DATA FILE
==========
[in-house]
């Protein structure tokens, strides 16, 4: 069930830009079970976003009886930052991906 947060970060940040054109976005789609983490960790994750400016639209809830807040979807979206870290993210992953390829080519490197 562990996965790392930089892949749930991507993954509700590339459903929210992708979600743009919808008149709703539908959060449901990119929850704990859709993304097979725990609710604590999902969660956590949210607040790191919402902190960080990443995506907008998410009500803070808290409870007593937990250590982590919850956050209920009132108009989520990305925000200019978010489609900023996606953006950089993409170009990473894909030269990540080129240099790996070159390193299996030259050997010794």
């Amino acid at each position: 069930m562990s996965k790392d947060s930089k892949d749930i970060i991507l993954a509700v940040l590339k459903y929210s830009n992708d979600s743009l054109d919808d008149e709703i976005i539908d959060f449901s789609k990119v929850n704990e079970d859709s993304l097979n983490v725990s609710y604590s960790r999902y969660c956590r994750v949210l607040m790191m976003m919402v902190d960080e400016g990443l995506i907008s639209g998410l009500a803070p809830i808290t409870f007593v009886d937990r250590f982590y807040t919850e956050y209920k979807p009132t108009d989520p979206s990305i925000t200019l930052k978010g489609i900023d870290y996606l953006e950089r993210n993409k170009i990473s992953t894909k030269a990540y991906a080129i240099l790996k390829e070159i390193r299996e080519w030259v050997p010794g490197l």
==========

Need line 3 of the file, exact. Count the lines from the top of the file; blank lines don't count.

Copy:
């Amino acid at each position: 069930m562990s996965k790392d947060s930089k892949d749930i970060i991507l993954a509700v940040l590339k459903y929210s830009n992708d979600s743009l054109d919808d008149e709703i976005i539908d959060f449901s789609k990119v929850n704990e079970d859709s993304l097979n983490v725990s609710y604590s960790r999902y969660c956590r994750v949210l607040m790191m976003m919402v902190d960080e400016g990443l995506i907008s639209g998410l009500a803070p809830i808290t409870f007593v009886d937990r250590f982590y807040t919850e956050y209920k979807p009132t108009d989520p979206s990305i925000t200019l930052k978010g489609i900023d870290y996606l953006e950089r993210n993409k170009i990473s992953t894909k030269a990540y991906a080129i240099l790996k390829e070159i390193r299996e080519w030259v050997p010794g490197l």